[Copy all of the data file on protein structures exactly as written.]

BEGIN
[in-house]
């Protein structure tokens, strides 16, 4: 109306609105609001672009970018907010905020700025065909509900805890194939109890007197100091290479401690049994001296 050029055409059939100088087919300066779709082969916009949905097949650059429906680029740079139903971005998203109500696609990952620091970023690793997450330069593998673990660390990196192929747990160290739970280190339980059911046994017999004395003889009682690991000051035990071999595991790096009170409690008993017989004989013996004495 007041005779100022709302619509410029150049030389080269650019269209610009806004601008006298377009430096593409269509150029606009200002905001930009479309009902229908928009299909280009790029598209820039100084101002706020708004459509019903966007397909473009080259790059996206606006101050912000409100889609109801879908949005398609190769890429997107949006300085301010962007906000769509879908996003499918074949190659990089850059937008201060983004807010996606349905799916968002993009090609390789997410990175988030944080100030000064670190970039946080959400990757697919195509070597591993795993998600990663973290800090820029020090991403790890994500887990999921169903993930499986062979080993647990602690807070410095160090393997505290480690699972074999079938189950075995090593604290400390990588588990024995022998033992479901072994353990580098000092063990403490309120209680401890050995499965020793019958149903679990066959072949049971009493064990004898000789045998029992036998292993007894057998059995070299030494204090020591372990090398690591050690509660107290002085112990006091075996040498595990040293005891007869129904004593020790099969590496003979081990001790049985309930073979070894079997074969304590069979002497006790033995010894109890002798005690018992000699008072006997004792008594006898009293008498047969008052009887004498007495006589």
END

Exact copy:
[in-house]
């Protein structure tokens, strides 16, 4: 109306609105609001672009970018907010905020700025065909509900805890194939109890007197100091290479401690049994001296 050029055409059939100088087919300066779709082969916009949905097949650059429906680029740079139903971005998203109500696609990952620091970023690793997450330069593998673990660390990196192929747990160290739970280190339980059911046994017999004395003889009682690991000051035990071999595991790096009170409690008993017989004989013996004495 007041005779100022709302619509410029150049030389080269650019269209610009806004601008006298377009430096593409269509150029606009200002905001930009479309009902229908928009299909280009790029598209820039100084101002706020708004459509019903966007397909473009080259790059996206606006101050912000409100889609109801879908949005398609190769890429997107949006300085301010962007906000769509879908996003499918074949190659990089850059937008201060983004807010996606349905799916968002993009090609390789997410990175988030944080100030000064670190970039946080959400990757697919195509070597591993795993998600990663973290800090820029020090991403790890994500887990999921169903993930499986062979080993647990602690807070410095160090393997505290480690699972074999079938189950075995090593604290400390990588588990024995022998033992479901072994353990580098000092063990403490309120209680401890050995499965020793019958149903679990066959072949049971009493064990004898000789045998029992036998292993007894057998059995070299030494204090020591372990090398690591050690509660107290002085112990006091075996040498595990040293005891007869129904004593020790099969590496003979081990001790049985309930073979070894079997074969304590069979002497006790033995010894109890002798005690018992000699008072006997004792008594006898009293008498047969008052009887004498007495006589």